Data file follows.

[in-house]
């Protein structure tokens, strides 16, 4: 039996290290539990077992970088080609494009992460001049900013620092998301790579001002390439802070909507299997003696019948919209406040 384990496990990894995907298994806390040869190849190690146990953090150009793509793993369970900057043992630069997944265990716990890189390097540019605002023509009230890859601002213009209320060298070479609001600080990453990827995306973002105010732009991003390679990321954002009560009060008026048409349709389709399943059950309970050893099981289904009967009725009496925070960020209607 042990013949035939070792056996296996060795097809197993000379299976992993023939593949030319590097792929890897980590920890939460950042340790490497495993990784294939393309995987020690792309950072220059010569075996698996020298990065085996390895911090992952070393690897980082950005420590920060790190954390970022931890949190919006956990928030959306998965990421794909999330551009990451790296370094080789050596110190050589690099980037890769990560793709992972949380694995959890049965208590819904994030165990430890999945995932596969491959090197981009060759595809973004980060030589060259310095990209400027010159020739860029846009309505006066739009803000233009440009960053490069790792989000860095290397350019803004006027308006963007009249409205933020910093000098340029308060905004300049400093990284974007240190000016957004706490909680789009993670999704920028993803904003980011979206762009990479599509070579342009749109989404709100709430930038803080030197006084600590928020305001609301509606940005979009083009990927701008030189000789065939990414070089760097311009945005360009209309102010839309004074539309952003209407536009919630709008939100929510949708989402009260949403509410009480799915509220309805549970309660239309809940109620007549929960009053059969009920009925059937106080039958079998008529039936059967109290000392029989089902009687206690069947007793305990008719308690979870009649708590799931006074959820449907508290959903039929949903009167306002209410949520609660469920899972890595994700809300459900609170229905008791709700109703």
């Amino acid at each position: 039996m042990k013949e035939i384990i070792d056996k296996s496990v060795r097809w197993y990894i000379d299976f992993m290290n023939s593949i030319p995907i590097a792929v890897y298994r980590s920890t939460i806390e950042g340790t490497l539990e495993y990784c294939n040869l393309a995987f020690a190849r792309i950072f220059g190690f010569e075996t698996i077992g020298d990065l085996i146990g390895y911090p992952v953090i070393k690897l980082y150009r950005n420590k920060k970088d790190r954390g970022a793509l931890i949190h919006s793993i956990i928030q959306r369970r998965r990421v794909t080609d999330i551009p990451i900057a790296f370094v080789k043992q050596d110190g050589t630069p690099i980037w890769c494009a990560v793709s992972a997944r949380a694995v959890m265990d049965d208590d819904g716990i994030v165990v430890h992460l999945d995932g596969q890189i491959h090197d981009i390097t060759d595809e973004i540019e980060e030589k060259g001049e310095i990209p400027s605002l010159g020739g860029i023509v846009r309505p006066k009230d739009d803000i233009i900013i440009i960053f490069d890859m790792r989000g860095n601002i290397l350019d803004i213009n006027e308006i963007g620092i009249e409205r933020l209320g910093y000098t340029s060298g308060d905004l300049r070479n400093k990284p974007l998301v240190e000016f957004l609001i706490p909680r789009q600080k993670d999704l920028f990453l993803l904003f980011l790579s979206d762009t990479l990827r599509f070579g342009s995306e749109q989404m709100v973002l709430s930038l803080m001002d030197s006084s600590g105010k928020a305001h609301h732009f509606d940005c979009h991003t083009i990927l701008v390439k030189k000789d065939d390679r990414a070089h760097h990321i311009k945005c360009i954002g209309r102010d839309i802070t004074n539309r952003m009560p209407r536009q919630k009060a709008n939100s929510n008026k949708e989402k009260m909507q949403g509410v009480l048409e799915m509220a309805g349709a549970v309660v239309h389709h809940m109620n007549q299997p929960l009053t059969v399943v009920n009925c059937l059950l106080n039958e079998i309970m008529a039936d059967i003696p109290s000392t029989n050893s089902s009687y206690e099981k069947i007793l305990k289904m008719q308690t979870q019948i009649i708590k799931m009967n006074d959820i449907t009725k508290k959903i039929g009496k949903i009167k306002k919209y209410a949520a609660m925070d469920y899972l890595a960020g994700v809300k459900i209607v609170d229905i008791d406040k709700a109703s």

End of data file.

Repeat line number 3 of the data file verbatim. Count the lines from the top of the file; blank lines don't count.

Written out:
């Amino acid at each position: 039996m042990k013949e035939i384990i070792d056996k296996s496990v060795r097809w197993y990894i000379d299976f992993m290290n023939s593949i030319p995907i590097a792929v890897y298994r980590s920890t939460i806390e950042g340790t490497l539990e495993y990784c294939n040869l393309a995987f020690a190849r792309i950072f220059g190690f010569e075996t698996i077992g020298d990065l085996i146990g390895y911090p992952v953090i070393k690897l980082y150009r950005n420590k920060k970088d790190r954390g970022a793509l931890i949190h919006s793993i956990i928030q959306r369970r998965r990421v794909t080609d999330i551009p990451i900057a790296f370094v080789k043992q050596d110190g050589t630069p690099i980037w890769c494009a990560v793709s992972a997944r949380a694995v959890m265990d049965d208590d819904g716990i994030v165990v430890h992460l999945d995932g596969q890189i491959h090197d981009i390097t060759d595809e973004i540019e980060e030589k060259g001049e310095i990209p400027s605002l010159g020739g860029i023509v846009r309505p006066k009230d739009d803000i233009i900013i440009i960053f490069d890859m790792r989000g860095n601002i290397l350019d803004i213009n006027e308006i963007g620092i009249e409205r933020l209320g910093y000098t340029s060298g308060d905004l300049r070479n400093k990284p974007l998301v240190e000016f957004l609001i706490p909680r789009q600080k993670d999704l920028f990453l993803l904003f980011l790579s979206d762009t990479l990827r599509f070579g342009s995306e749109q989404m709100v973002l709430s930038l803080m001002d030197s006084s600590g105010k928020a305001h609301h732009f509606d940005c979009h991003t083009i990927l701008v390439k030189k000789d065939d390679r990414a070089h760097h990321i311009k945005c360009i954002g209309r102010d839309i802070t004074n539309r952003m009560p209407r536009q919630k009060a709008n939100s929510n008026k949708e989402k009260m909507q949403g509410v009480l048409e799915m509220a309805g349709a549970v309660v239309h389709h809940m109620n007549q299997p929960l009053t059969v399943v009920n009925c059937l059950l106080n039958e079998i309970m008529a039936d059967i003696p109290s000392t029989n050893s089902s009687y206690e099981k069947i007793l305990k289904m008719q308690t979870q019948i009649i708590k799931m009967n006074d959820i449907t009725k508290k959903i039929g009496k949903i009167k306002k919209y209410a949520a609660m925070d469920y899972l890595a960020g994700v809300k459900i209607v609170d229905i008791d406040k709700a109703s």